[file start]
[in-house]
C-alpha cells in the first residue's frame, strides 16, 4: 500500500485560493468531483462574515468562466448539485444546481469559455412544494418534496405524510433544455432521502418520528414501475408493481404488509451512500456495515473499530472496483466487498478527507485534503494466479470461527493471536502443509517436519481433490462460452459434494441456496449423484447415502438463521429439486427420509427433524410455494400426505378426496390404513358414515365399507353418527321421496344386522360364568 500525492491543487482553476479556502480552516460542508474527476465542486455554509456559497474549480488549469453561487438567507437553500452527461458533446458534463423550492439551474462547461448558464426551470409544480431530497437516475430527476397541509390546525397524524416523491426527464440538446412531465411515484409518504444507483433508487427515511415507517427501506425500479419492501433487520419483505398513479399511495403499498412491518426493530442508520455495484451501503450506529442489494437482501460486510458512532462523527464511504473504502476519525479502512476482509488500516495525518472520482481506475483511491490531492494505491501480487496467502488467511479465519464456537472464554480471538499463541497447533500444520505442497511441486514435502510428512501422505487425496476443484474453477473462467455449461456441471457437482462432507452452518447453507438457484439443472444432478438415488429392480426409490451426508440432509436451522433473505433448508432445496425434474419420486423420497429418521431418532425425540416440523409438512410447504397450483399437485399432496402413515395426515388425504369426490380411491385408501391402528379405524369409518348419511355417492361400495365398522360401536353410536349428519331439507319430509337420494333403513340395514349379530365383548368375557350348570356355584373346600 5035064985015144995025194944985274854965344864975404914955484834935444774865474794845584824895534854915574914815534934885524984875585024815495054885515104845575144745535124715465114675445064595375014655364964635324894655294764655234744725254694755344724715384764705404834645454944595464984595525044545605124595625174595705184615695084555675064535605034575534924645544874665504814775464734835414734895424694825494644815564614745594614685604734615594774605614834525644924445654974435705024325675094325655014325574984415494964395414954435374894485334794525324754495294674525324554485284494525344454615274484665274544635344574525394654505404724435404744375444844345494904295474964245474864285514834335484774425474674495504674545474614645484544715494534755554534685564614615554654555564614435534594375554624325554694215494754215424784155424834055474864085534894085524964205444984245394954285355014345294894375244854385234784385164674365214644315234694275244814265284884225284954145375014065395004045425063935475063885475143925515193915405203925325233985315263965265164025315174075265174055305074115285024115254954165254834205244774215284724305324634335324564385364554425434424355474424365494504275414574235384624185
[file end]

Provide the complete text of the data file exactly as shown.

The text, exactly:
[in-house]
C-alpha cells in the first residue's frame, strides 16, 4: 500500500485560493468531483462574515468562466448539485444546481469559455412544494418534496405524510433544455432521502418520528414501475408493481404488509451512500456495515473499530472496483466487498478527507485534503494466479470461527493471536502443509517436519481433490462460452459434494441456496449423484447415502438463521429439486427420509427433524410455494400426505378426496390404513358414515365399507353418527321421496344386522360364568 500525492491543487482553476479556502480552516460542508474527476465542486455554509456559497474549480488549469453561487438567507437553500452527461458533446458534463423550492439551474462547461448558464426551470409544480431530497437516475430527476397541509390546525397524524416523491426527464440538446412531465411515484409518504444507483433508487427515511415507517427501506425500479419492501433487520419483505398513479399511495403499498412491518426493530442508520455495484451501503450506529442489494437482501460486510458512532462523527464511504473504502476519525479502512476482509488500516495525518472520482481506475483511491490531492494505491501480487496467502488467511479465519464456537472464554480471538499463541497447533500444520505442497511441486514435502510428512501422505487425496476443484474453477473462467455449461456441471457437482462432507452452518447453507438457484439443472444432478438415488429392480426409490451426508440432509436451522433473505433448508432445496425434474419420486423420497429418521431418532425425540416440523409438512410447504397450483399437485399432496402413515395426515388425504369426490380411491385408501391402528379405524369409518348419511355417492361400495365398522360401536353410536349428519331439507319430509337420494333403513340395514349379530365383548368375557350348570356355584373346600 5035064985015144995025194944985274854965344864975404914955484834935444774865474794845584824895534854915574914815534934885524984875585024815495054885515104845575144745535124715465114675445064595375014655364964635324894655294764655234744725254694755344724715384764705404834645454944595464984595525044545605124595625174595705184615695084555675064535605034575534924645544874665504814775464734835414734895424694825494644815564614745594614685604734615594774605614834525644924445654974435705024325675094325655014325574984415494964395414954435374894485334794525324754495294674525324554485284494525344454615274484665274544635344574525394654505404724435404744375444844345494904295474964245474864285514834335484774425474674495504674545474614645484544715494534755554534685564614615554654555564614435534594375554624325554694215494754215424784155424834055474864085534894085524964205444984245394954285355014345294894375244854385234784385164674365214644315234694275244814265284884225284954145375014065395004045425063935475063885475143925515193915405203925325233985315263965265164025315174075265174055305074115285024115254954165254834205244774215284724305324634335324564385364554425434424355474424365494504275414574235384624185